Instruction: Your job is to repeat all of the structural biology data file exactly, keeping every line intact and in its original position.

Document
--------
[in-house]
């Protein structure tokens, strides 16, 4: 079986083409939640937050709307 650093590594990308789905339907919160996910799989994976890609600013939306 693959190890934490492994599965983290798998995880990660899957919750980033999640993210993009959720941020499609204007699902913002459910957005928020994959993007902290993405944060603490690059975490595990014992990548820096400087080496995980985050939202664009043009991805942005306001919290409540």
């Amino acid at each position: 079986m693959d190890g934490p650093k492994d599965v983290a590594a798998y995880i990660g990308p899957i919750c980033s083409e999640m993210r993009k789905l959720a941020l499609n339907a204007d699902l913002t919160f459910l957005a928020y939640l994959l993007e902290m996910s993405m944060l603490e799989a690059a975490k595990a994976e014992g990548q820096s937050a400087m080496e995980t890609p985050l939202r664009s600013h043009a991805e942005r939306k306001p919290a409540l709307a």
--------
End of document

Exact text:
[in-house]
């Protein structure tokens, strides 16, 4: 079986083409939640937050709307 650093590594990308789905339907919160996910799989994976890609600013939306 693959190890934490492994599965983290798998995880990660899957919750980033999640993210993009959720941020499609204007699902913002459910957005928020994959993007902290993405944060603490690059975490595990014992990548820096400087080496995980985050939202664009043009991805942005306001919290409540």
């Amino acid at each position: 079986m693959d190890g934490p650093k492994d599965v983290a590594a798998y995880i990660g990308p899957i919750c980033s083409e999640m993210r993009k789905l959720a941020l499609n339907a204007d699902l913002t919160f459910l957005a928020y939640l994959l993007e902290m996910s993405m944060l603490e799989a690059a975490k595990a994976e014992g990548q820096s937050a400087m080496e995980t890609p985050l939202r664009s600013h043009a991805e942005r939306k306001p919290a409540l709307a």